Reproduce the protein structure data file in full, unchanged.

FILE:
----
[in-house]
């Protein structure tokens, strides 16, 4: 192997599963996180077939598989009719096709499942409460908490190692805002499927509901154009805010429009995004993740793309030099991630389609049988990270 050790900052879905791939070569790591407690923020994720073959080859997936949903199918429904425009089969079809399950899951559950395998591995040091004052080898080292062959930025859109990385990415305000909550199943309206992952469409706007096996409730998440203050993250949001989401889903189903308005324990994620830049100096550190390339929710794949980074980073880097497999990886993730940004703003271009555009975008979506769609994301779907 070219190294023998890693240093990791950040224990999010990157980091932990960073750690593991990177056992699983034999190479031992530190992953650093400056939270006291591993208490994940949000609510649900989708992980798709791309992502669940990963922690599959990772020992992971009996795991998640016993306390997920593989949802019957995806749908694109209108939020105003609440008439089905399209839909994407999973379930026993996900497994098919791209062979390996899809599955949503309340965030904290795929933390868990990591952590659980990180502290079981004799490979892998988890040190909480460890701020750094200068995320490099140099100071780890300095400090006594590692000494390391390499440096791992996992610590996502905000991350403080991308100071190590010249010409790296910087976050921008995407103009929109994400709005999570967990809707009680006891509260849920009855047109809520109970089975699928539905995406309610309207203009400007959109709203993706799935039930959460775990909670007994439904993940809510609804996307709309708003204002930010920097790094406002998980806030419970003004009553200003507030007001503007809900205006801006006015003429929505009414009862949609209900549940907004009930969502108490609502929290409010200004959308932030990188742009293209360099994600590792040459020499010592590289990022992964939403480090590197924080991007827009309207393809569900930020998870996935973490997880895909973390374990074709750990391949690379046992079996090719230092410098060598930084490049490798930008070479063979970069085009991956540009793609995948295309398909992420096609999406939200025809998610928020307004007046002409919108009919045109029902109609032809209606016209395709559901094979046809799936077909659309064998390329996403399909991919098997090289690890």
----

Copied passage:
[in-house]
């Protein structure tokens, strides 16, 4: 192997599963996180077939598989009719096709499942409460908490190692805002499927509901154009805010429009995004993740793309030099991630389609049988990270 050790900052879905791939070569790591407690923020994720073959080859997936949903199918429904425009089969079809399950899951559950395998591995040091004052080898080292062959930025859109990385990415305000909550199943309206992952469409706007096996409730998440203050993250949001989401889903189903308005324990994620830049100096550190390339929710794949980074980073880097497999990886993730940004703003271009555009975008979506769609994301779907 070219190294023998890693240093990791950040224990999010990157980091932990960073750690593991990177056992699983034999190479031992530190992953650093400056939270006291591993208490994940949000609510649900989708992980798709791309992502669940990963922690599959990772020992992971009996795991998640016993306390997920593989949802019957995806749908694109209108939020105003609440008439089905399209839909994407999973379930026993996900497994098919791209062979390996899809599955949503309340965030904290795929933390868990990591952590659980990180502290079981004799490979892998988890040190909480460890701020750094200068995320490099140099100071780890300095400090006594590692000494390391390499440096791992996992610590996502905000991350403080991308100071190590010249010409790296910087976050921008995407103009929109994400709005999570967990809707009680006891509260849920009855047109809520109970089975699928539905995406309610309207203009400007959109709203993706799935039930959460775990909670007994439904993940809510609804996307709309708003204002930010920097790094406002998980806030419970003004009553200003507030007001503007809900205006801006006015003429929505009414009862949609209900549940907004009930969502108490609502929290409010200004959308932030990188742009293209360099994600590792040459020499010592590289990022992964939403480090590197924080991007827009309207393809569900930020998870996935973490997880895909973390374990074709750990391949690379046992079996090719230092410098060598930084490049490798930008070479063979970069085009991956540009793609995948295309398909992420096609999406939200025809998610928020307004007046002409919108009919045109029902109609032809209606016209395709559901094979046809799936077909659309064998390329996403399909991919098997090289690890």